The individuals who murder masses of other individuals move freely among us, yet are invisible as “mass murderers”. Our fighters on the front line against these murderers must make themselves invisible to the enemy, even while our leaders make very a public and visible front.

These mass murderers are smart individuals. We have to be smarter. They are not insane. They will be aware of many of our preventive measures, and will act accordingly. We have to recognize and anticipate this, and be ready to quickly change our approaches. We must act wisely.

Mass murderers will employ any tool that serves their anti-human goals – unwitting individuals, explosives, financial, propaganda, electronic, high- tech, low-tech, nuclear, biological, etc. We have to be just as diverse in our responses, and even more so – not ignoring what we claim to be our values.

Mass murderers act from their particular and peculiar world-view and values. Do we know what we stand for, on a global level? I suggest it has to go beyond, has to be broader than ‘nationality’, ‘freedom’, ‘democracy’, ‘our way of life’, and so on.

On a much broader scale, we have to start recognizing ourselves as interdependent, co-evolving, human beings. At national levels – even international levels – we have to start teaching our children to recognize the shared values of the global societies and cultures in which will live, and work, and travel.

Feuding, 21st. Century Style?

In an old time feud, a member of one family or group killed a member of another family or group. Then there were retaliations – and more retaliations. And so on, and on, and on.

There are camps for teaching terrorism and mass murder. Children are trained in these camps – a new generation of potential mass murderers. Are we to imagine a world with so-called ‘spiritual’ humans trained as murderers, up in arms against so called ‘materialistic’ humans?

Mass murderers are not from outer space – they are human beings who have developed in an entirely different semantic environment from ours. We can, however, attempt to understand them by looking at ourselves, at our perspectives and world views. This will be difficult. We find it easier to look outwards than to look inwards. We have to work at understanding what bothers them, and what they are encouraged to be bothered by. Eliminating ten, or one hundred, or even a thousand of them will not suffice. If what drives these humans is not attended to, if we do not work at uncovering how we might be contributing to the problem, it will generate more of them. Can we, all of us (‘east’ and ‘west’, individuals and leaders), meet the challenges that face us, by thinking about the ways we think?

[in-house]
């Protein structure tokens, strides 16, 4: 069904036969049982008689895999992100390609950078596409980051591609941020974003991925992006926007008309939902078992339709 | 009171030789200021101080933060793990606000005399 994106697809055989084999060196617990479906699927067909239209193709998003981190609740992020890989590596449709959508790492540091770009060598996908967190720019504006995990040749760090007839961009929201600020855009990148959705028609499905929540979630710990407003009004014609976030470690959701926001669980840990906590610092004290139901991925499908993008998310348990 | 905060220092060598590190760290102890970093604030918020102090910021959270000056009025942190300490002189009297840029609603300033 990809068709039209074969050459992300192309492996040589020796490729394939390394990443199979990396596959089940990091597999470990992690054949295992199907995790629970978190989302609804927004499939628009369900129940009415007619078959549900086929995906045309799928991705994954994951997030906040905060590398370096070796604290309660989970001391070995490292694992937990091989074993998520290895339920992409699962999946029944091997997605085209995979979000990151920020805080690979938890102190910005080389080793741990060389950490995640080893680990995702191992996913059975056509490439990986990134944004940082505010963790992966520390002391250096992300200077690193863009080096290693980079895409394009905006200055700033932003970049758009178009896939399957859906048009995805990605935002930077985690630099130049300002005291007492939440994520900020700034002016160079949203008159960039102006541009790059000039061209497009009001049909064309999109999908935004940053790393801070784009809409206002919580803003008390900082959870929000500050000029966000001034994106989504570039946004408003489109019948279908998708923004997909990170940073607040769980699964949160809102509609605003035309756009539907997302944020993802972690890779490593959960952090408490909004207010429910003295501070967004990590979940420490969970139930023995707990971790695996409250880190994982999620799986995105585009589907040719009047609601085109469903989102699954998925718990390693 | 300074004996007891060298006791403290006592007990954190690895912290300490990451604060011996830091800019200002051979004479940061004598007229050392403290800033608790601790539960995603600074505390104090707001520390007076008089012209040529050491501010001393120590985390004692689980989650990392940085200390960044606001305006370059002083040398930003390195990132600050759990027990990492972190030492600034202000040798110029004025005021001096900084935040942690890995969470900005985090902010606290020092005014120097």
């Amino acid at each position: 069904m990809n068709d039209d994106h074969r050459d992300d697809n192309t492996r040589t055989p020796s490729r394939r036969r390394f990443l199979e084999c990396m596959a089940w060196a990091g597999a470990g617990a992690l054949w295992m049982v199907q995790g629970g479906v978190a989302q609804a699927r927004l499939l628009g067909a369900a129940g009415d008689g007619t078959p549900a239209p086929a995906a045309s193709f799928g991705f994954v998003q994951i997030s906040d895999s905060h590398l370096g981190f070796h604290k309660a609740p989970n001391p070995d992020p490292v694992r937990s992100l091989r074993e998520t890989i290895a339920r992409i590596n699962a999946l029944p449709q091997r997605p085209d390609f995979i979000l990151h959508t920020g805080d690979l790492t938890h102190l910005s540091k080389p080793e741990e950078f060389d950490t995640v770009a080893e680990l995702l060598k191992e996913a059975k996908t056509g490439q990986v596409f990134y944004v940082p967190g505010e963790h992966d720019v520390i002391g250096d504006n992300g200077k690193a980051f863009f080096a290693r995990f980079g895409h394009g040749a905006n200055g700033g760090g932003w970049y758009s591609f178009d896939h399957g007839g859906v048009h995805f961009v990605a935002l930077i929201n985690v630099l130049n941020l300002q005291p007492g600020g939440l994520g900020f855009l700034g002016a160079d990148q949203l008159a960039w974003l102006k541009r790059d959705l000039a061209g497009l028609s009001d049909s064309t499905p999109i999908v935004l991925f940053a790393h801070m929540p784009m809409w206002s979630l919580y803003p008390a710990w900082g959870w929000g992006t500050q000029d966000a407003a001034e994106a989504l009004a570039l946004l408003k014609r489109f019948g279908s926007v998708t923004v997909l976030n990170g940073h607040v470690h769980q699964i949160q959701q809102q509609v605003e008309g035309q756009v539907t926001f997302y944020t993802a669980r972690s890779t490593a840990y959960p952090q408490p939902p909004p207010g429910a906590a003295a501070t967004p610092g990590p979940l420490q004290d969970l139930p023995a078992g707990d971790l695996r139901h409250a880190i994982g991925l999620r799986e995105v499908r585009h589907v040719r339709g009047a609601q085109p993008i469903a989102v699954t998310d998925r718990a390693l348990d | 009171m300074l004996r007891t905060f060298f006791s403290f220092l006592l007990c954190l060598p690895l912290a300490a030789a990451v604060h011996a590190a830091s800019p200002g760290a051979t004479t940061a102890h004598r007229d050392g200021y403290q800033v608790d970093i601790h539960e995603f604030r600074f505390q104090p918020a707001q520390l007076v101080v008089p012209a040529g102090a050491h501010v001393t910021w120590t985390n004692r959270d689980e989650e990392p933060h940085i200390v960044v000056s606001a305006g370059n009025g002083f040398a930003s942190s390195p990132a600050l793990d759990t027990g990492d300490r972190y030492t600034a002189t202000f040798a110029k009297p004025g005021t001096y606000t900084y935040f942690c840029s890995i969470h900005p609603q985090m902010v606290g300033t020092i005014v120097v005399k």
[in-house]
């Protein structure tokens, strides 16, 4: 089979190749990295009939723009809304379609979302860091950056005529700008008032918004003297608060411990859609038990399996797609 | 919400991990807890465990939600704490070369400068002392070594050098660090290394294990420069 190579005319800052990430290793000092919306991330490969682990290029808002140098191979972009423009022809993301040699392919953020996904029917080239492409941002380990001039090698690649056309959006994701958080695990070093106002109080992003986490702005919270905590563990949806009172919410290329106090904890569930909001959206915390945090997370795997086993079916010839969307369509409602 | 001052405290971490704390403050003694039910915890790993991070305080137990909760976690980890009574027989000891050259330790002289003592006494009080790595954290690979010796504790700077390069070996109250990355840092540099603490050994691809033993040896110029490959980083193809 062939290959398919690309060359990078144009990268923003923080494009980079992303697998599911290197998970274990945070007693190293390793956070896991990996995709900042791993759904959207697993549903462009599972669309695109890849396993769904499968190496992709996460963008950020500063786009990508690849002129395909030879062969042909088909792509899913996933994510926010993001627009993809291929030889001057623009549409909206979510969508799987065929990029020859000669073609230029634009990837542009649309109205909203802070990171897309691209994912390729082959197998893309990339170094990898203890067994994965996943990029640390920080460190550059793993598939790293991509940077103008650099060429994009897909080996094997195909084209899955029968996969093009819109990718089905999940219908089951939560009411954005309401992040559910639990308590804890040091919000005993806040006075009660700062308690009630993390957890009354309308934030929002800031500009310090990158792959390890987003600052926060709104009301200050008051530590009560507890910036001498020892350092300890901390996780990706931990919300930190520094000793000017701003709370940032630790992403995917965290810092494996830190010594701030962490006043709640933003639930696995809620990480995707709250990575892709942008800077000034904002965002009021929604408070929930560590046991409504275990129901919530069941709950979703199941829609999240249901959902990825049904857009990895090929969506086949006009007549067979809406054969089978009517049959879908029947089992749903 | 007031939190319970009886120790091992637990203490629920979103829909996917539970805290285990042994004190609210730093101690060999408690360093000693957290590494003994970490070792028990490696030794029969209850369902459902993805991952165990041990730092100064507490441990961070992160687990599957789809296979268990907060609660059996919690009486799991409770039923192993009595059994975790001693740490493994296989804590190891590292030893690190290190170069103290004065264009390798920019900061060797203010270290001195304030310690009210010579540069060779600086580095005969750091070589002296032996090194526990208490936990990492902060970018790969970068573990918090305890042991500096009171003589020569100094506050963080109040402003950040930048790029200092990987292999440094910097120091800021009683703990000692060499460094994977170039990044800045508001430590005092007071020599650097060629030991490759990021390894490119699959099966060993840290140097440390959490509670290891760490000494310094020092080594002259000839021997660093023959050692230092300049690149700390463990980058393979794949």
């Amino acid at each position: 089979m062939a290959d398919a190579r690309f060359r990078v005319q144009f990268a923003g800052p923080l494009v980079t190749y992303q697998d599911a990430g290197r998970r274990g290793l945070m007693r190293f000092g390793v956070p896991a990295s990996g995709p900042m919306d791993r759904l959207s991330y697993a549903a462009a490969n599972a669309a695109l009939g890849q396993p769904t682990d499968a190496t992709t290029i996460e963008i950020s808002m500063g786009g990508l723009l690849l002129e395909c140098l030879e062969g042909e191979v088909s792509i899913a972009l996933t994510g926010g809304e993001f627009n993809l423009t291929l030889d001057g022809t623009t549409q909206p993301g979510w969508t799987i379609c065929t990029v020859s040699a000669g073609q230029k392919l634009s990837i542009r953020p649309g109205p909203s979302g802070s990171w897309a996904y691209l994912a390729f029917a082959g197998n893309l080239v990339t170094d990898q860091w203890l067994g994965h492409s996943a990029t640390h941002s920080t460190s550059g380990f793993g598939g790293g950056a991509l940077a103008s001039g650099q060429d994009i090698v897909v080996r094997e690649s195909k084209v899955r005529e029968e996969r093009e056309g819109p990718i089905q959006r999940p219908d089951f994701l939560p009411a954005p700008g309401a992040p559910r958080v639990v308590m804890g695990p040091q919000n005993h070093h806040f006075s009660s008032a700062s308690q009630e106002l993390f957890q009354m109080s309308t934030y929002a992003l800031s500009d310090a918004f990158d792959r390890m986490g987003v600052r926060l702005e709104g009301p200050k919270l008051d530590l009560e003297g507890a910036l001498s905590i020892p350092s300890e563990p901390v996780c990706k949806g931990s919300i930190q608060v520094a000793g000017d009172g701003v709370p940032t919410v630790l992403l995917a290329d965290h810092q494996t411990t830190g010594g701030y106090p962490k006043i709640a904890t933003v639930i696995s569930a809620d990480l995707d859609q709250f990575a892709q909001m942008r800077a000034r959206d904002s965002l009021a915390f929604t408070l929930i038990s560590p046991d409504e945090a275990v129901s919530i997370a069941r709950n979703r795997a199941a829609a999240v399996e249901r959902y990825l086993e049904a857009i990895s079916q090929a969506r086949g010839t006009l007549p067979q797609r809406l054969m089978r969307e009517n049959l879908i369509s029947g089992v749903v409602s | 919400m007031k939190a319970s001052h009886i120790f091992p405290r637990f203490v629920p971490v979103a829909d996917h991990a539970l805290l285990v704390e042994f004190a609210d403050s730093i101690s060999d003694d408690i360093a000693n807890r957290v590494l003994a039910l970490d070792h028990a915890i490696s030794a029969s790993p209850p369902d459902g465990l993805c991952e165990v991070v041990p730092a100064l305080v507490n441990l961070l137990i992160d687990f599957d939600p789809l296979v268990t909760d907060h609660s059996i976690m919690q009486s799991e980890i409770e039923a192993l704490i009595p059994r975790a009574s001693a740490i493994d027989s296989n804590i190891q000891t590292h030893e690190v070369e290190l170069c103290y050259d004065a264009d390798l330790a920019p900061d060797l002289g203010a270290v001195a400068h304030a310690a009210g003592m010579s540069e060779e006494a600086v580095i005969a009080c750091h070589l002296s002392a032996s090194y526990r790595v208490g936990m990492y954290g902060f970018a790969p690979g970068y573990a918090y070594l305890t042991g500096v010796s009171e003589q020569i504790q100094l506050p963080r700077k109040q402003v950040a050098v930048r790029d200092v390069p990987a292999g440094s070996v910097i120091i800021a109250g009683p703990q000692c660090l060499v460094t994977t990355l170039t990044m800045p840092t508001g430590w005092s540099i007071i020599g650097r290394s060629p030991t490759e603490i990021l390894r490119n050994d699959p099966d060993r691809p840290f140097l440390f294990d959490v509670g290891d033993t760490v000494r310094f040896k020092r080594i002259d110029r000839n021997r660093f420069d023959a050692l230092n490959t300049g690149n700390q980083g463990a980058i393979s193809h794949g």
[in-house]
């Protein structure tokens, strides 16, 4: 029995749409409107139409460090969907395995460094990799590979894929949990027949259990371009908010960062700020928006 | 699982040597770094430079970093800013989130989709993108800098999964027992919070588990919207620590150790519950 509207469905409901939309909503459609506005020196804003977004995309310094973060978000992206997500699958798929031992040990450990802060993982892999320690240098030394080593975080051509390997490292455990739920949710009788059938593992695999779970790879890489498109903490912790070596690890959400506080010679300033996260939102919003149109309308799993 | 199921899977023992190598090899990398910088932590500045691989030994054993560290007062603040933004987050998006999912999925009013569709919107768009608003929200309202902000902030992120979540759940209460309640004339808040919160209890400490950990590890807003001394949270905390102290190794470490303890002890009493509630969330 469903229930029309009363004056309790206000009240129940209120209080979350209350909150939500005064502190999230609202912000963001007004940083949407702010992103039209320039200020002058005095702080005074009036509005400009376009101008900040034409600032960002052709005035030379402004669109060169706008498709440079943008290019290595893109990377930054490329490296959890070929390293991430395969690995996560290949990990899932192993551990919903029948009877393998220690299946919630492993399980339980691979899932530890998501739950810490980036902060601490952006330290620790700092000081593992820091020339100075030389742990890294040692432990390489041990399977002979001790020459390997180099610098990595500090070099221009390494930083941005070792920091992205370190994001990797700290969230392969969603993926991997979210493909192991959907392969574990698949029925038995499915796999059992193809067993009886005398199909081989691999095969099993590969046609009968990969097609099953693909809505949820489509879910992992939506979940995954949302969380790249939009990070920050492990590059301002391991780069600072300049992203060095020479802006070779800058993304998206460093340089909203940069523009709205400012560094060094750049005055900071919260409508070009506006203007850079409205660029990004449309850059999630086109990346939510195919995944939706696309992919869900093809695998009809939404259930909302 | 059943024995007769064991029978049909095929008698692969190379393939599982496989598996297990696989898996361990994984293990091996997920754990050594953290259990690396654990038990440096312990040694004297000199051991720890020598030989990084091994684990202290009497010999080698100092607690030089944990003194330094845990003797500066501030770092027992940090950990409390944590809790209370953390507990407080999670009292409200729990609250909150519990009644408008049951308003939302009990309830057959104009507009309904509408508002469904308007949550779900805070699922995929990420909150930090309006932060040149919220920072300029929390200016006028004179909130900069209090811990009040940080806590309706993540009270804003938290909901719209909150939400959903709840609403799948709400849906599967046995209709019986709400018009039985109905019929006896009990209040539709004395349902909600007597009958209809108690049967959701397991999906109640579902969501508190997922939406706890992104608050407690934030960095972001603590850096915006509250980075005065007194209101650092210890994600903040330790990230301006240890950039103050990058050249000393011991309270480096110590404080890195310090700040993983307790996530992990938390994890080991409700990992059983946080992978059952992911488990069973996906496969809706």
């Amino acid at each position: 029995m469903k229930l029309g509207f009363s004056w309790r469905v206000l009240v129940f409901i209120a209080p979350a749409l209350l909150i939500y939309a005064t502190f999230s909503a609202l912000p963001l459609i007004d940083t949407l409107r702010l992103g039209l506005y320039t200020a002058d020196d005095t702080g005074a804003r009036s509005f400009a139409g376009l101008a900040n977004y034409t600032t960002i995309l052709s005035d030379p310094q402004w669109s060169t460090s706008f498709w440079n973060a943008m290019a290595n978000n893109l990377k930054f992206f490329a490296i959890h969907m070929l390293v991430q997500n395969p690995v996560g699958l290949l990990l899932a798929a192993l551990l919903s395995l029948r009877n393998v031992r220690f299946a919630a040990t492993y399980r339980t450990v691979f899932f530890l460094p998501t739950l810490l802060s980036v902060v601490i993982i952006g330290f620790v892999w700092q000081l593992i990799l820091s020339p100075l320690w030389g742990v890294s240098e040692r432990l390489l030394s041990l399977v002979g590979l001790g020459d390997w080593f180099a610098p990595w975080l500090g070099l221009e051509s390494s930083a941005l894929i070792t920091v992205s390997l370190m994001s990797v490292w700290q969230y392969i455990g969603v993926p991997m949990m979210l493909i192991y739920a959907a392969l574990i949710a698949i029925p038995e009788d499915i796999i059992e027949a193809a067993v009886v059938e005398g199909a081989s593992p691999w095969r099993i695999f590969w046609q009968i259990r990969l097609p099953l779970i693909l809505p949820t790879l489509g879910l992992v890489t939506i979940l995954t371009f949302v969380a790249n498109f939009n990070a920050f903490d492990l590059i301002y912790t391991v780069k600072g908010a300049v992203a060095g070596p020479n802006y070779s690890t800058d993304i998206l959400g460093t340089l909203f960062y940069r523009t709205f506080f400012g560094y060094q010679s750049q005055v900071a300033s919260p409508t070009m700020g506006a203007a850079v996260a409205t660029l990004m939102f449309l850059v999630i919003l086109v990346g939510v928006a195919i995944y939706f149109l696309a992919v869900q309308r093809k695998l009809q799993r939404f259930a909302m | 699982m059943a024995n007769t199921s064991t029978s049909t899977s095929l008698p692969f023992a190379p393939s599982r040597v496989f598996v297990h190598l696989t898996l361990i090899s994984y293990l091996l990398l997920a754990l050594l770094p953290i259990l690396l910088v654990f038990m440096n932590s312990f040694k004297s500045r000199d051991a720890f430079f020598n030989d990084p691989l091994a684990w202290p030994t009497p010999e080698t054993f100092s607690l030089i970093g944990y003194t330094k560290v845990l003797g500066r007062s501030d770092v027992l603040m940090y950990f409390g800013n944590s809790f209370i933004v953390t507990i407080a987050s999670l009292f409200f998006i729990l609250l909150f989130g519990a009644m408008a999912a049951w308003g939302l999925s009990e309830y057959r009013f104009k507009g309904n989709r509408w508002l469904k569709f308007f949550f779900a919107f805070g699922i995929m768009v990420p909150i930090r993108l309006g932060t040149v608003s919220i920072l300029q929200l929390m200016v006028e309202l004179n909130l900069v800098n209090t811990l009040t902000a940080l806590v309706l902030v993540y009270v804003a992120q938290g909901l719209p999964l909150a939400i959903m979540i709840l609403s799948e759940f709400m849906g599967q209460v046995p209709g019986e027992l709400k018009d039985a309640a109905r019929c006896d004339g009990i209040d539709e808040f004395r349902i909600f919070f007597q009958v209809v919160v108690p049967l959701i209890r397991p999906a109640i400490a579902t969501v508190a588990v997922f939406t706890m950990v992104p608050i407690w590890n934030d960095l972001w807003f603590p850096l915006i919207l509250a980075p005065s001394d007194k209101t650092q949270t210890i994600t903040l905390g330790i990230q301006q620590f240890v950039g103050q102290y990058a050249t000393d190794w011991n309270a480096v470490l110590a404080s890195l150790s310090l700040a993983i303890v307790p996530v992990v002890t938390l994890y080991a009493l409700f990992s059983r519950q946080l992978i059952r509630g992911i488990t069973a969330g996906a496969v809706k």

Can we work at improving our traditional and familiar ways of thinking about things – recognizing that we act according to how we think?

Understanding What We Are Up Against

Bullets, missiles and guns cannot win a war against international mass murderers. We have to develop more psychological skills and become concerned with cultural anthropological issues. To begin to understand what we could be up against, we could ask ourselves this: “What factors might be contributing to a state of mind that moves some humans to commit mass murder?”

Here is one hypothesis. We could describe the situation that confronts us as a clash of values and rhythms. It could be that America and the ‘western’ powers are seen as moving too fast and too free, as being too powerful and too influential. This might pose a threat to those in power in slower moving, less energetic, more paternalistic, less free societies. What they identify as the “modern way” might be felt by those in power as too enticing to the young they rule – a danger to their simpler (not as complex) ways of living, and a threat to their culture and power status.

The situations that face us require a quantum jump in wisdom. We have an opportunity to move towards a different world order, with higher levels of international relationships and cooperation. But if we are not careful, we might find ourselves on the verge of a new world disorder – the terrible possibility of ongoing international guerrilla war.

Albert Einstein observed: “The world we have created is a product of our thinking.”

And Alfred Korzybski warned: “If we live in a modern world, but keep the ’emotional attitudes’ of primitive bygone days, then naturally we are bound to be semantically unbalanced, and cannot be adjusted to a fundamentally primitive ‘civilization’ in the midst of great technical achievements.”

To meet the challenges that face us in this century, we have to change our ways of thinking. The discipline of general semantics provides us with some guidelines and standards for other ways of thinking and thinking about our thinking. And since we behave as we think, and feel as we think, improving our thinking will help us improve our relationships with ourselves, others, and the world we live in.